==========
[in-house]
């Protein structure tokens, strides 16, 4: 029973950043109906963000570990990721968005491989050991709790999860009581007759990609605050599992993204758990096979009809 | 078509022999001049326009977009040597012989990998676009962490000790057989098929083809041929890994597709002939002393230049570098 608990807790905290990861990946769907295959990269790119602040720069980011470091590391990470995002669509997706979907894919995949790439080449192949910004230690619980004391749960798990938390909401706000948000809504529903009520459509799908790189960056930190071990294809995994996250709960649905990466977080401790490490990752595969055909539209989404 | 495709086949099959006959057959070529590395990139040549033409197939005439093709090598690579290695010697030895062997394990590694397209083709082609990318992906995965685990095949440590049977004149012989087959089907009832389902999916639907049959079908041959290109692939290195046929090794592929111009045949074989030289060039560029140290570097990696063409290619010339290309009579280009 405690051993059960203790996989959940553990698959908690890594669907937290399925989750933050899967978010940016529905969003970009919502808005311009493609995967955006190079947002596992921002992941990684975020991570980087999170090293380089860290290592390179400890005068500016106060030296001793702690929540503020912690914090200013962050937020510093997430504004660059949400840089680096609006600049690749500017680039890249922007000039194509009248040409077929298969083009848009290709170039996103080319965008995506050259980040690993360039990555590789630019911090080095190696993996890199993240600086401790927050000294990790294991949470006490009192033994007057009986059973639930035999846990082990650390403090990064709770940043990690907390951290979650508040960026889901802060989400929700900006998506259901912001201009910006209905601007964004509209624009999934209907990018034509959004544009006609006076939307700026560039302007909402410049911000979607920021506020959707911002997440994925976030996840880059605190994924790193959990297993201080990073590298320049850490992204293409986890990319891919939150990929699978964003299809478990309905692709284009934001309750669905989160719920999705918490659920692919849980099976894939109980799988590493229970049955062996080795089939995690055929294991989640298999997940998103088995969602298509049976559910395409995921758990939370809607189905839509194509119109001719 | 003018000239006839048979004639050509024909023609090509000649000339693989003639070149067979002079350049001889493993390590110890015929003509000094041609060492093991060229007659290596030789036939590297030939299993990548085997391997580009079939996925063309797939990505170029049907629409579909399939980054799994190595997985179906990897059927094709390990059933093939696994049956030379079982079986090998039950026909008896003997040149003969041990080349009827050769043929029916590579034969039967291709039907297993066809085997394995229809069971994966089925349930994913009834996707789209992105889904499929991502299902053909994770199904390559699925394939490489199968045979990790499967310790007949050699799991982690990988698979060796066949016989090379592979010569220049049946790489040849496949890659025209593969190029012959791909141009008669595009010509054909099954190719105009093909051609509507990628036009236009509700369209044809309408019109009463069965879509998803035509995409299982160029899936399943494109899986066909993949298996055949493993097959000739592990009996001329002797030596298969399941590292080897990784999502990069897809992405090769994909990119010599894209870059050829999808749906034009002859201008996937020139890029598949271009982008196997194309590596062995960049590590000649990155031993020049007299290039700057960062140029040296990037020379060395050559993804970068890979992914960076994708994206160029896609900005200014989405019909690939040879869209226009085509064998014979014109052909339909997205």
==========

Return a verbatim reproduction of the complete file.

[in-house]
């Protein structure tokens, strides 16, 4: 029973950043109906963000570990990721968005491989050991709790999860009581007759990609605050599992993204758990096979009809 | 078509022999001049326009977009040597012989990998676009962490000790057989098929083809041929890994597709002939002393230049570098 608990807790905290990861990946769907295959990269790119602040720069980011470091590391990470995002669509997706979907894919995949790439080449192949910004230690619980004391749960798990938390909401706000948000809504529903009520459509799908790189960056930190071990294809995994996250709960649905990466977080401790490490990752595969055909539209989404 | 495709086949099959006959057959070529590395990139040549033409197939005439093709090598690579290695010697030895062997394990590694397209083709082609990318992906995965685990095949440590049977004149012989087959089907009832389902999916639907049959079908041959290109692939290195046929090794592929111009045949074989030289060039560029140290570097990696063409290619010339290309009579280009 405690051993059960203790996989959940553990698959908690890594669907937290399925989750933050899967978010940016529905969003970009919502808005311009493609995967955006190079947002596992921002992941990684975020991570980087999170090293380089860290290592390179400890005068500016106060030296001793702690929540503020912690914090200013962050937020510093997430504004660059949400840089680096609006600049690749500017680039890249922007000039194509009248040409077929298969083009848009290709170039996103080319965008995506050259980040690993360039990555590789630019911090080095190696993996890199993240600086401790927050000294990790294991949470006490009192033994007057009986059973639930035999846990082990650390403090990064709770940043990690907390951290979650508040960026889901802060989400929700900006998506259901912001201009910006209905601007964004509209624009999934209907990018034509959004544009006609006076939307700026560039302007909402410049911000979607920021506020959707911002997440994925976030996840880059605190994924790193959990297993201080990073590298320049850490992204293409986890990319891919939150990929699978964003299809478990309905692709284009934001309750669905989160719920999705918490659920692919849980099976894939109980799988590493229970049955062996080795089939995690055929294991989640298999997940998103088995969602298509049976559910395409995921758990939370809607189905839509194509119109001719 | 003018000239006839048979004639050509024909023609090509000649000339693989003639070149067979002079350049001889493993390590110890015929003509000094041609060492093991060229007659290596030789036939590297030939299993990548085997391997580009079939996925063309797939990505170029049907629409579909399939980054799994190595997985179906990897059927094709390990059933093939696994049956030379079982079986090998039950026909008896003997040149003969041990080349009827050769043929029916590579034969039967291709039907297993066809085997394995229809069971994966089925349930994913009834996707789209992105889904499929991502299902053909994770199904390559699925394939490489199968045979990790499967310790007949050699799991982690990988698979060796066949016989090379592979010569220049049946790489040849496949890659025209593969190029012959791909141009008669595009010509054909099954190719105009093909051609509507990628036009236009509700369209044809309408019109009463069965879509998803035509995409299982160029899936399943494109899986066909993949298996055949493993097959000739592990009996001329002797030596298969399941590292080897990784999502990069897809992405090769994909990119010599894209870059050829999808749906034009002859201008996937020139890029598949271009982008196997194309590596062995960049590590000649990155031993020049007299290039700057960062140029040296990037020379060395050559993804970068890979992914960076994708994206160029896609900005200014989405019909690939040879869209226009085509064998014979014109052909339909997205």